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Piedmont Habitat for Humanity

A world where everyone has a decent place to live

Farmville, VA   |  www.piedmonthabitat.org/

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Mission

Seeking to put Gods love into action, Habitat for Humanity brings people together to build homes, communities, and hope. In 1990, a group of local citizens joined together with the goal of bringing Habitat for Humanity to the Farmville Area. Thirty plus years later, during which over 75 homes have been built or repaired, Piedmont Habitat for Humanity continues to serve those in need of safe, decent, affordable housing in the counties of Prince Edward, Buckingham, Cumberland, Charlotte, Nelson, and Nottoway. We work with individuals and families who are willing to partner with us by working alongside volunteers to build or repair their home, attending homeowner education classes, and paying an affordable mortgage.

Ruling year info

1987

Interim Executive Director

Mr. Sam Rabon

Main address

PO Box 816

Farmville, VA 23901 USA

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EIN

54-1599433

NTEE code info

Housing Development, Construction, Management (L20)

Christian (X20)

IRS filing requirement

This organization is required to file an IRS Form 990 or 990-EZ.

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Communication

Programs and results

What we aim to solve

SOURCE: Self-reported by organization

Affordable housing is a critical issue affecting not only our entire country but our local community as well. Many lower-income individuals and families are faced with tough decisions when it comes to housing. For those who choose to pay what they can afford on their earnings, they are often forced to live in substandard housing with major concerns regarding health, safety, and general well-being. For those who pay for more adequate housing, the result is that they often become housing cost-burdened, where a major portion of their income goes toward housing costs, leaving little for other important items, such as healthy food, doctor’s visits, and savings. 50% of renters in our area are considered cost burdened, meaning they are paying too high a percentage of their monthly income on housing costs. Our area is not only in need of new affordable housing options but an additional missing emphasis on preserving the existing stock of affordable housing through owner-occupied repairs.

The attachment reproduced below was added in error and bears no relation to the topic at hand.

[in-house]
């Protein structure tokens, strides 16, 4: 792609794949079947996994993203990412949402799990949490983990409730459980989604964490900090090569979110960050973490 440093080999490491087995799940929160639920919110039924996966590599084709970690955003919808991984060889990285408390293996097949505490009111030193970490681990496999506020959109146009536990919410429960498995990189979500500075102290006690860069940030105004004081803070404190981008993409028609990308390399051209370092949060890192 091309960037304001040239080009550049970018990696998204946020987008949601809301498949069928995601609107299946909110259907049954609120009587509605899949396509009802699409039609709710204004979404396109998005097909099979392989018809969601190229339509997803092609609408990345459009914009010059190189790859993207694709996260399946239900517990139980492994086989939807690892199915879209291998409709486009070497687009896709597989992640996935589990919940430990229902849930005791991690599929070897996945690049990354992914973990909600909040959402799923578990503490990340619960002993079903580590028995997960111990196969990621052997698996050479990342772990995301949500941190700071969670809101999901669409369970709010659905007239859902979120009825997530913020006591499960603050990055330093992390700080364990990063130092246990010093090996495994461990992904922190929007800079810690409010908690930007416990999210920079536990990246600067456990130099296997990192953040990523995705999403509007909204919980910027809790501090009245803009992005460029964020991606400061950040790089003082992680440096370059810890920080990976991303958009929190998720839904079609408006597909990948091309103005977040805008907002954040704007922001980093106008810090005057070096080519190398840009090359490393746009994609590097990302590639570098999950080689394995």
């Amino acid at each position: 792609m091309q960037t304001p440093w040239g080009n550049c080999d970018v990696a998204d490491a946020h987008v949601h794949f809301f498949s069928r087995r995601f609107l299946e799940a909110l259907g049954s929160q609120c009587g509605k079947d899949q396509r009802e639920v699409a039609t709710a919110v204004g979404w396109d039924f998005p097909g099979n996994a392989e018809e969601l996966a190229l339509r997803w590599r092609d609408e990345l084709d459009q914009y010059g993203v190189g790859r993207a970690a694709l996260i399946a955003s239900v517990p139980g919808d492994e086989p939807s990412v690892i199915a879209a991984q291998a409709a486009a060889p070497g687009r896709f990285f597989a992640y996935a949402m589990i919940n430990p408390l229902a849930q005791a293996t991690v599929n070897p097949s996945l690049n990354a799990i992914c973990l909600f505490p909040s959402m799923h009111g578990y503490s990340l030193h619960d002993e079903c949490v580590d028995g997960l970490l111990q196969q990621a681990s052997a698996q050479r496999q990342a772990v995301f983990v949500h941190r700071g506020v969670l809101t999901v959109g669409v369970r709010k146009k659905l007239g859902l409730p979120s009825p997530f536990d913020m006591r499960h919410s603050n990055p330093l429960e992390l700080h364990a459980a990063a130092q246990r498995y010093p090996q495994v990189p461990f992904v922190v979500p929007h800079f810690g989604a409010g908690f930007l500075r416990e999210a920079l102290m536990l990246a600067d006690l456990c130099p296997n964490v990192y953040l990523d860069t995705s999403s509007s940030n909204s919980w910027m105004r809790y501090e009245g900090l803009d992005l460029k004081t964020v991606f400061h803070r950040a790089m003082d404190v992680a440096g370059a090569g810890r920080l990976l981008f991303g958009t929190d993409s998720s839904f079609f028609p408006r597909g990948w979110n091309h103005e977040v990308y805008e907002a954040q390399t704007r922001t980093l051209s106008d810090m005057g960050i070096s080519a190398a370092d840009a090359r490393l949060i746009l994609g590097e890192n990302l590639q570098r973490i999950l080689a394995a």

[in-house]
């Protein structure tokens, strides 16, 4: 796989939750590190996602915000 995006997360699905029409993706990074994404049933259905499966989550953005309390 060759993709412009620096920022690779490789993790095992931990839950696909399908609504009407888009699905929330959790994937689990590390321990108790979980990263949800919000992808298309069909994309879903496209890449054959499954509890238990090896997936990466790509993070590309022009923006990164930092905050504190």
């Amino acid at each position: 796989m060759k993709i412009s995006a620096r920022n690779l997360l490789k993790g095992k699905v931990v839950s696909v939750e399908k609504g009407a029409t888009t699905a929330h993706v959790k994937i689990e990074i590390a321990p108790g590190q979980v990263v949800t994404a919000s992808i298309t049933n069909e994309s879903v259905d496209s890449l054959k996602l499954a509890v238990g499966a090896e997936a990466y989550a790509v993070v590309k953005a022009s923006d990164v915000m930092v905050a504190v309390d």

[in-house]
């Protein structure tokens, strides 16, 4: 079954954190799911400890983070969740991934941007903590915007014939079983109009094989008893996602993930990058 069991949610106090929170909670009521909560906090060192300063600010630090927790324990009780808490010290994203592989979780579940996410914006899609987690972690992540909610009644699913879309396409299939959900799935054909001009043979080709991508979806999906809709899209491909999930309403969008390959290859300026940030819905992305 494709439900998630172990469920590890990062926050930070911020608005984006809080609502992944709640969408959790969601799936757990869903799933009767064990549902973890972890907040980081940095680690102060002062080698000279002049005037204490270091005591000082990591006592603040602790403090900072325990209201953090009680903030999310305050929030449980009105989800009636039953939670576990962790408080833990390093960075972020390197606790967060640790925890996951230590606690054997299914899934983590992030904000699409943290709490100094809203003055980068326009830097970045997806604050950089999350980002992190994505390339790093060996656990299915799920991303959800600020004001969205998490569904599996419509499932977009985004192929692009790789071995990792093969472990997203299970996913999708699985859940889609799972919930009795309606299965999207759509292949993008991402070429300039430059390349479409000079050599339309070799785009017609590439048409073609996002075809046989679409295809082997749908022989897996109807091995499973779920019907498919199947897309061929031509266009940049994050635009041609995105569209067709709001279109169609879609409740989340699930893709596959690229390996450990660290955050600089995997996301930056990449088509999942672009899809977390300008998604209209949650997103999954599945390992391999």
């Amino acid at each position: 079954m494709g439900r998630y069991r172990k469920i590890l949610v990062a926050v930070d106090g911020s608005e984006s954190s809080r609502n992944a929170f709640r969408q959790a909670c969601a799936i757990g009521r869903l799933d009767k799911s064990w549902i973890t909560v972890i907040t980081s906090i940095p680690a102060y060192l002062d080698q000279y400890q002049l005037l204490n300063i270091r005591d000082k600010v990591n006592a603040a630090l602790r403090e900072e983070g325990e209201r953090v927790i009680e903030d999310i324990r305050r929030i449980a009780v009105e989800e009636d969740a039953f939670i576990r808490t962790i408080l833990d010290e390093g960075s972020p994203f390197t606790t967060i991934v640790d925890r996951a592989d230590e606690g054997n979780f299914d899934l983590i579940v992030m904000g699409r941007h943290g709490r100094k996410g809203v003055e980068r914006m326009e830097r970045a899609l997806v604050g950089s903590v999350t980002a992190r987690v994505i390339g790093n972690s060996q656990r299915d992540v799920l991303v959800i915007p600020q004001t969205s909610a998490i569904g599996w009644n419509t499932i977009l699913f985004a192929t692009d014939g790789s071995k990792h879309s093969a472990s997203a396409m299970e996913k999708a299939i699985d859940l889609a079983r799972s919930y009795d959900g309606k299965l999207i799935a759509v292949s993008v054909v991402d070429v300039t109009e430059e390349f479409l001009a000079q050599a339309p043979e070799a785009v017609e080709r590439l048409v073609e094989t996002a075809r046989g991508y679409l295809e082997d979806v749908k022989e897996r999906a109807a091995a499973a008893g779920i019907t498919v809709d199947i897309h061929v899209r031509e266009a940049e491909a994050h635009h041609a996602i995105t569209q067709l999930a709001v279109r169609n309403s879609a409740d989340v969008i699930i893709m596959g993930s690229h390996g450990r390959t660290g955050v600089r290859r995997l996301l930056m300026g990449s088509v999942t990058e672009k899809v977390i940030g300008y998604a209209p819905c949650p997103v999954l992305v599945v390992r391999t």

Our programs

SOURCE: Self-reported by organization

What are the organization's current programs, how do they measure success, and who do the programs serve?

Affordable Homeownership

We build affordable home with individuals and families in need of safe, decent, affordable housing. All Habitat Partner Families must have a need for housing, be able to pay an affordable mortgage, and be willing to partner by volunteering between 200-400 hours working on their home and the home of another.
This program is available in the counties of Buckingham, Charlotte, Cumberland, Nelson, Nottoway, and Prince Edward.

Population(s) Served
Economically disadvantaged people

Our A Brush With Kindness program offers minor, exterior repairs in owner-occupied homes for individuals and families in need of preserving their safe, decent, affordable housing.
This program is available in the counties of Buckingham, Charlotte, Cumberland, Nelson, Nottoway, and Prince Edward.

Population(s) Served
Economically disadvantaged people

Where we work

Goals & Strategy

SOURCE: Self-reported by organization

Learn about the organization's key goals, strategies, capabilities, and progress.

Charting impact

Four powerful questions that require reflection about what really matters - results.